Craig Schneider teaches biology at Trinity College in Hartford, Connecticut. Seaweed is Schneider’s thing. He’s made his living “as a person who studies seaweeds and knows pretty much what you’re going to find any time of the season.”

Which made his trip to Rhode Island in the summer of 2009 so weird. Schneider was walking along a beach and saw some seaweed he’d never seen before. It was red. “You can’t tell, looking at it, what it is. So I actually brought it back to the lab.”

Schneider put the red seaweed under a microscope. “And I immediately knew that this genus did not exist in New England. So took two seconds to know that we had an alien species.”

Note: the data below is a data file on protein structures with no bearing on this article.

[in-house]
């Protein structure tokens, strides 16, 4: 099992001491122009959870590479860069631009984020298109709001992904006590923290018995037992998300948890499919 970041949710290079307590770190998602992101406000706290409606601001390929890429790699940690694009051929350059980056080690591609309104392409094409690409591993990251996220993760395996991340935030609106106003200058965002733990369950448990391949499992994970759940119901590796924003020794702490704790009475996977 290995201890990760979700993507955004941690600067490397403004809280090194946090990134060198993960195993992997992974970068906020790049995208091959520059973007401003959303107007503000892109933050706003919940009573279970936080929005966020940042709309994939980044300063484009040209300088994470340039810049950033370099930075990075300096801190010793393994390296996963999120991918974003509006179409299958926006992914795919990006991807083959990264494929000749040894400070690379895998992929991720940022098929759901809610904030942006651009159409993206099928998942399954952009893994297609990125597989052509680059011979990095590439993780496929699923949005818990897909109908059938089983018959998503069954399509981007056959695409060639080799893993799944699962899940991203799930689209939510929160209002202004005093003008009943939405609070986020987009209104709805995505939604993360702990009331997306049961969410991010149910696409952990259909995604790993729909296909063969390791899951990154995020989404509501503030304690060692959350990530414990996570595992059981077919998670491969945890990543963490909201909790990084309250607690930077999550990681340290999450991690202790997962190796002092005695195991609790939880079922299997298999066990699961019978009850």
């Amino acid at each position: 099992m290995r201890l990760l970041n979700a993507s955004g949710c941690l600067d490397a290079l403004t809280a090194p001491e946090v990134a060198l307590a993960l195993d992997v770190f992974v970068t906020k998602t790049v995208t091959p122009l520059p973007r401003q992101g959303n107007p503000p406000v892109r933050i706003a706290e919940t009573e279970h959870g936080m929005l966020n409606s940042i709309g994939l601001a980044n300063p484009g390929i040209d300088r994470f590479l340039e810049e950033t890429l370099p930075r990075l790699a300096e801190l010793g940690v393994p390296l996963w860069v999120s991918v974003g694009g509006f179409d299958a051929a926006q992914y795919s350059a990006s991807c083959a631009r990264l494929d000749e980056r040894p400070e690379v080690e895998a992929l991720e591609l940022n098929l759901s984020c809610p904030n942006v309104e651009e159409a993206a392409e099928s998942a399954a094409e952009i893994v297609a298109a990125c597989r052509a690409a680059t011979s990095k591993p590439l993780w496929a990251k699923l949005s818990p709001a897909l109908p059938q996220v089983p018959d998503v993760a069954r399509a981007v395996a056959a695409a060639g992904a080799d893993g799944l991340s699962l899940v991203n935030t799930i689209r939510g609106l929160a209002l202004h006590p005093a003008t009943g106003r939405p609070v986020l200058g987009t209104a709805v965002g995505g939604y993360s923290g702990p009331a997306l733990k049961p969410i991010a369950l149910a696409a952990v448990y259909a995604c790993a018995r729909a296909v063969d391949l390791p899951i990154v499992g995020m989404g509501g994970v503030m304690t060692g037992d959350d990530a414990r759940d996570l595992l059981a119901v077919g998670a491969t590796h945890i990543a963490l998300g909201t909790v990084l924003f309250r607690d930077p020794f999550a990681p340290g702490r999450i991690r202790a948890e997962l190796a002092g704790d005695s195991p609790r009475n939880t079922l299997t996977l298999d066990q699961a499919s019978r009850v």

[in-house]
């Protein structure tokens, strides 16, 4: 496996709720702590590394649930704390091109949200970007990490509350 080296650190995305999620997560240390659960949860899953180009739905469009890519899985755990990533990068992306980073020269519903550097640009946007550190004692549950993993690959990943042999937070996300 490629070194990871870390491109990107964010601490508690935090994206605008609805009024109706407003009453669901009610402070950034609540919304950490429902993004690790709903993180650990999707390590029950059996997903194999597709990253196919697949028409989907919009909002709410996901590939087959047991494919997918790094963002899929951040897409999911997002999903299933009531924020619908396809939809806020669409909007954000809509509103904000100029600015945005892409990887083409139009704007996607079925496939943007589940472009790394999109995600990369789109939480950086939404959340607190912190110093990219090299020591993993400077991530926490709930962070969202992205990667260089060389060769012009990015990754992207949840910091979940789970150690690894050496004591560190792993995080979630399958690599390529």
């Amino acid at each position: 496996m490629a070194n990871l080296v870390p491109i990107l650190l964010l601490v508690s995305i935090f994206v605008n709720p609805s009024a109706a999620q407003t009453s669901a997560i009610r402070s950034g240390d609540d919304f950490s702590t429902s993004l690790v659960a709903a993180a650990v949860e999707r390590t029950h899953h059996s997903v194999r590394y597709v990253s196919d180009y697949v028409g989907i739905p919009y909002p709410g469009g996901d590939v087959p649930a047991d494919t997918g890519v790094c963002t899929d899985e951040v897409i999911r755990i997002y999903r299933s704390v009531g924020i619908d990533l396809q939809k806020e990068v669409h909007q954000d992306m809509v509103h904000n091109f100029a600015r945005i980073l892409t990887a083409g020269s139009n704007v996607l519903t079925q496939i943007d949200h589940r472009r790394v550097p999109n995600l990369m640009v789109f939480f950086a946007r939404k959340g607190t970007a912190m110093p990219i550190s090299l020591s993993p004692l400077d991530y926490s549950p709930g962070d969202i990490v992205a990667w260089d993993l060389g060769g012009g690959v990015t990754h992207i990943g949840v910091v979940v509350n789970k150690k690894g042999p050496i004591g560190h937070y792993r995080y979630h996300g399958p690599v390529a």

The seaweed came to the U.S. from Japan, via Europe, most likely in the ballast tanks of large cargo ships. Three years later, it’s easy to see why Schneider moved so quickly to label it as an invasive species. The red Asian seaweed has since moved northward up the coast and into Maine, where divers found it in recent months off Appledore Island and Cape Elizabeth.

And native species, it turns out, don’t like it one bit when an uninvited guest begins squatting in the inter-tidal zone.

“The native species in the ecosystem each play important roles in making that system function efficiently,” says Matthew Bracken, a fellow seaweed researcher who teaches marine and environmental science at Northeastern University. “As those species are lost, for example due to displacement by this invader, those roles are no longer being served.”

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